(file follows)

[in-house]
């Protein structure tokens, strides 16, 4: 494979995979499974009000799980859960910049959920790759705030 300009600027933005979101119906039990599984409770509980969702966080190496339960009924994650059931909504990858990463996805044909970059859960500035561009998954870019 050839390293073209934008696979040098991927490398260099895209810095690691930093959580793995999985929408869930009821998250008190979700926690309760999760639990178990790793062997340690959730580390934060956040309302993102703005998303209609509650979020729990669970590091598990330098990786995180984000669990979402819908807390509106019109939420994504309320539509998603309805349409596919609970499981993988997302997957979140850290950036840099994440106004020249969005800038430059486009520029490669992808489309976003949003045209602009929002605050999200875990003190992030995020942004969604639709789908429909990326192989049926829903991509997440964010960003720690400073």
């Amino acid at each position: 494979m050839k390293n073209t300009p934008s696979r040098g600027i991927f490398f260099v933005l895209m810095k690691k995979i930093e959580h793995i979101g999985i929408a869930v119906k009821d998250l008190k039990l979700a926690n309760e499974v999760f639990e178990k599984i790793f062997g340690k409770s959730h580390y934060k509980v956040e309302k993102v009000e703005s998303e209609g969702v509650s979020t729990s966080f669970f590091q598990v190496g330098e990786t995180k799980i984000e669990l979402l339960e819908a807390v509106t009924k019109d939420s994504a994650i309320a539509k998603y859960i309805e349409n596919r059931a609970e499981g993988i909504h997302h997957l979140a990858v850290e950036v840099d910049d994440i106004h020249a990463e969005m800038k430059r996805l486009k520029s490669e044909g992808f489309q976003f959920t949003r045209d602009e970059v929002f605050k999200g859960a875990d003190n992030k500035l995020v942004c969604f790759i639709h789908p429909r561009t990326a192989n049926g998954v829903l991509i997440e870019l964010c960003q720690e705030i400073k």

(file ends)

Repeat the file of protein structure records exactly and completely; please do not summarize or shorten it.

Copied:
[in-house]
């Protein structure tokens, strides 16, 4: 494979995979499974009000799980859960910049959920790759705030 300009600027933005979101119906039990599984409770509980969702966080190496339960009924994650059931909504990858990463996805044909970059859960500035561009998954870019 050839390293073209934008696979040098991927490398260099895209810095690691930093959580793995999985929408869930009821998250008190979700926690309760999760639990178990790793062997340690959730580390934060956040309302993102703005998303209609509650979020729990669970590091598990330098990786995180984000669990979402819908807390509106019109939420994504309320539509998603309805349409596919609970499981993988997302997957979140850290950036840099994440106004020249969005800038430059486009520029490669992808489309976003949003045209602009929002605050999200875990003190992030995020942004969604639709789908429909990326192989049926829903991509997440964010960003720690400073």
């Amino acid at each position: 494979m050839k390293n073209t300009p934008s696979r040098g600027i991927f490398f260099v933005l895209m810095k690691k995979i930093e959580h793995i979101g999985i929408a869930v119906k009821d998250l008190k039990l979700a926690n309760e499974v999760f639990e178990k599984i790793f062997g340690k409770s959730h580390y934060k509980v956040e309302k993102v009000e703005s998303e209609g969702v509650s979020t729990s966080f669970f590091q598990v190496g330098e990786t995180k799980i984000e669990l979402l339960e819908a807390v509106t009924k019109d939420s994504a994650i309320a539509k998603y859960i309805e349409n596919r059931a609970e499981g993988i909504h997302h997957l979140a990858v850290e950036v840099d910049d994440i106004h020249a990463e969005m800038k430059r996805l486009k520029s490669e044909g992808f489309q976003f959920t949003r045209d602009e970059v929002f605050k999200g859960a875990d003190n992030k500035l995020v942004c969604f790759i639709h789908p429909r561009t990326a192989n049926g998954v829903l991509i997440e870019l964010c960003q720690e705030i400073k």